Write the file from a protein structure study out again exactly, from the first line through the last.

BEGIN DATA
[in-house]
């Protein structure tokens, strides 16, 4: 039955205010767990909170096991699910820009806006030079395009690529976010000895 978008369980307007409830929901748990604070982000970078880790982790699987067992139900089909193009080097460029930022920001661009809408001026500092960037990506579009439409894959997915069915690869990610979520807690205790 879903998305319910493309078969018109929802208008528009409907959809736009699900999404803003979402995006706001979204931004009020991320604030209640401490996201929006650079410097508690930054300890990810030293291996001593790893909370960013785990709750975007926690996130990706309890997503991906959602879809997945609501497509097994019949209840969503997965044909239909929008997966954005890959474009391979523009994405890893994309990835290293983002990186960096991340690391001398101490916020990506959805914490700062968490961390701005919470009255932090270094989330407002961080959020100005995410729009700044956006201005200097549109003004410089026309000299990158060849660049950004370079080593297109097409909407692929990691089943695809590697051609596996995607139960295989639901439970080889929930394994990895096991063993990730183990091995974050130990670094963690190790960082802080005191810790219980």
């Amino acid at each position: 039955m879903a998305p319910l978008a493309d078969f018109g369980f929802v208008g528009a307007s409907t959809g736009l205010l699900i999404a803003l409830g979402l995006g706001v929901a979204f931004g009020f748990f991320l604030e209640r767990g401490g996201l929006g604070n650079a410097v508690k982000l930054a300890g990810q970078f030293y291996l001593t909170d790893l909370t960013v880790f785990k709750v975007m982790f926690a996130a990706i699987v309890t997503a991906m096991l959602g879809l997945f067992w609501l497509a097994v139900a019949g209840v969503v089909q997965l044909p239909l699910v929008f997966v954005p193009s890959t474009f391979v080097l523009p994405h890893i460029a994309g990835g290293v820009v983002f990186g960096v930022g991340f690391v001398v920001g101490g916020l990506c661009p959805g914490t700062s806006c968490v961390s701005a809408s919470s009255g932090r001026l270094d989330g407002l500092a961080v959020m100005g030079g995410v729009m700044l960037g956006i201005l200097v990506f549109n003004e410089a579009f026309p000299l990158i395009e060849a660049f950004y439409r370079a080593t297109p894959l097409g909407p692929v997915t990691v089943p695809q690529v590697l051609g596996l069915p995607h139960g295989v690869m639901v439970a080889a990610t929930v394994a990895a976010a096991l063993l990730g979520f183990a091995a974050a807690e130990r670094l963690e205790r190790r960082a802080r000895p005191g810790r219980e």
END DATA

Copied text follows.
[in-house]
């Protein structure tokens, strides 16, 4: 039955205010767990909170096991699910820009806006030079395009690529976010000895 978008369980307007409830929901748990604070982000970078880790982790699987067992139900089909193009080097460029930022920001661009809408001026500092960037990506579009439409894959997915069915690869990610979520807690205790 879903998305319910493309078969018109929802208008528009409907959809736009699900999404803003979402995006706001979204931004009020991320604030209640401490996201929006650079410097508690930054300890990810030293291996001593790893909370960013785990709750975007926690996130990706309890997503991906959602879809997945609501497509097994019949209840969503997965044909239909929008997966954005890959474009391979523009994405890893994309990835290293983002990186960096991340690391001398101490916020990506959805914490700062968490961390701005919470009255932090270094989330407002961080959020100005995410729009700044956006201005200097549109003004410089026309000299990158060849660049950004370079080593297109097409909407692929990691089943695809590697051609596996995607139960295989639901439970080889929930394994990895096991063993990730183990091995974050130990670094963690190790960082802080005191810790219980």
């Amino acid at each position: 039955m879903a998305p319910l978008a493309d078969f018109g369980f929802v208008g528009a307007s409907t959809g736009l205010l699900i999404a803003l409830g979402l995006g706001v929901a979204f931004g009020f748990f991320l604030e209640r767990g401490g996201l929006g604070n650079a410097v508690k982000l930054a300890g990810q970078f030293y291996l001593t909170d790893l909370t960013v880790f785990k709750v975007m982790f926690a996130a990706i699987v309890t997503a991906m096991l959602g879809l997945f067992w609501l497509a097994v139900a019949g209840v969503v089909q997965l044909p239909l699910v929008f997966v954005p193009s890959t474009f391979v080097l523009p994405h890893i460029a994309g990835g290293v820009v983002f990186g960096v930022g991340f690391v001398v920001g101490g916020l990506c661009p959805g914490t700062s806006c968490v961390s701005a809408s919470s009255g932090r001026l270094d989330g407002l500092a961080v959020m100005g030079g995410v729009m700044l960037g956006i201005l200097v990506f549109n003004e410089a579009f026309p000299l990158i395009e060849a660049f950004y439409r370079a080593t297109p894959l097409g909407p692929v997915t990691v089943p695809q690529v590697l051609g596996l069915p995607h139960g295989v690869m639901v439970a080889a990610t929930v394994a990895a976010a096991l063993l990730g979520f183990a091995a974050a807690e130990r670094l963690e205790r190790r960082a802080r000895p005191g810790r219980e």